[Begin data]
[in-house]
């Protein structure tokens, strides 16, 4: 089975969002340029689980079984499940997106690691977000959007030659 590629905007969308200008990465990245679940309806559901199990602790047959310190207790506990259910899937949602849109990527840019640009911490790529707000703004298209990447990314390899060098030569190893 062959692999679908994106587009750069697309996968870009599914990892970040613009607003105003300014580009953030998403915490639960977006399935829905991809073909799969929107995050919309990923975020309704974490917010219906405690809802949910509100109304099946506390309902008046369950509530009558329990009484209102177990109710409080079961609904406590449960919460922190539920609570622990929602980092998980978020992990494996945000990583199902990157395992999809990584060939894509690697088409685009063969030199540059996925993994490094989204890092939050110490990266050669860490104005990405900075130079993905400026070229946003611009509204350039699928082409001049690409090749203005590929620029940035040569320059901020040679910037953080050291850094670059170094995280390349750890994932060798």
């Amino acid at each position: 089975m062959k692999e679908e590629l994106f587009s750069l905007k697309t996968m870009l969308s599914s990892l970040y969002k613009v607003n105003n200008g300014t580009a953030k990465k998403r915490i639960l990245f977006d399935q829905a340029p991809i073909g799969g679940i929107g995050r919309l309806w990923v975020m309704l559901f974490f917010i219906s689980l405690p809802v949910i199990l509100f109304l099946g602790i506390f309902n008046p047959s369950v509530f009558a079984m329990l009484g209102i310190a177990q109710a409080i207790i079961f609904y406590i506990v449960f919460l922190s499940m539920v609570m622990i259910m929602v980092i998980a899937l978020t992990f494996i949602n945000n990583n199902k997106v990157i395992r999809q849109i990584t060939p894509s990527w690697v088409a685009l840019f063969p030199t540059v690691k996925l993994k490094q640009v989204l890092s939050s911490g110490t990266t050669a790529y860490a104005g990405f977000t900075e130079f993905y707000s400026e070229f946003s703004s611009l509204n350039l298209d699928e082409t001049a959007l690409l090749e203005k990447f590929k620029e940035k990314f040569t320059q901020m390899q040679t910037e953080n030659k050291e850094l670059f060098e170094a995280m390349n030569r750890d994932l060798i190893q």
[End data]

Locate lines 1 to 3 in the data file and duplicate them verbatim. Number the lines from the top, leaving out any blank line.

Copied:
[in-house]
């Protein structure tokens, strides 16, 4: 089975969002340029689980079984499940997106690691977000959007030659 590629905007969308200008990465990245679940309806559901199990602790047959310190207790506990259910899937949602849109990527840019640009911490790529707000703004298209990447990314390899060098030569190893 062959692999679908994106587009750069697309996968870009599914990892970040613009607003105003300014580009953030998403915490639960977006399935829905991809073909799969929107995050919309990923975020309704974490917010219906405690809802949910509100109304099946506390309902008046369950509530009558329990009484209102177990109710409080079961609904406590449960919460922190539920609570622990929602980092998980978020992990494996945000990583199902990157395992999809990584060939894509690697088409685009063969030199540059996925993994490094989204890092939050110490990266050669860490104005990405900075130079993905400026070229946003611009509204350039699928082409001049690409090749203005590929620029940035040569320059901020040679910037953080050291850094670059170094995280390349750890994932060798």
């Amino acid at each position: 089975m062959k692999e679908e590629l994106f587009s750069l905007k697309t996968m870009l969308s599914s990892l970040y969002k613009v607003n105003n200008g300014t580009a953030k990465k998403r915490i639960l990245f977006d399935q829905a340029p991809i073909g799969g679940i929107g995050r919309l309806w990923v975020m309704l559901f974490f917010i219906s689980l405690p809802v949910i199990l509100f109304l099946g602790i506390f309902n008046p047959s369950v509530f009558a079984m329990l009484g209102i310190a177990q109710a409080i207790i079961f609904y406590i506990v449960f919460l922190s499940m539920v609570m622990i259910m929602v980092i998980a899937l978020t992990f494996i949602n945000n990583n199902k997106v990157i395992r999809q849109i990584t060939p894509s990527w690697v088409a685009l840019f063969p030199t540059v690691k996925l993994k490094q640009v989204l890092s939050s911490g110490t990266t050669a790529y860490a104005g990405f977000t900075e130079f993905y707000s400026e070229f946003s703004s611009l509204n350039l298209d699928e082409t001049a959007l690409l090749e203005k990447f590929k620029e940035k990314f040569t320059q901020m390899q040679t910037e953080n030659k050291e850094l670059f060098e170094a995280m390349n030569r750890d994932l060798i190893q």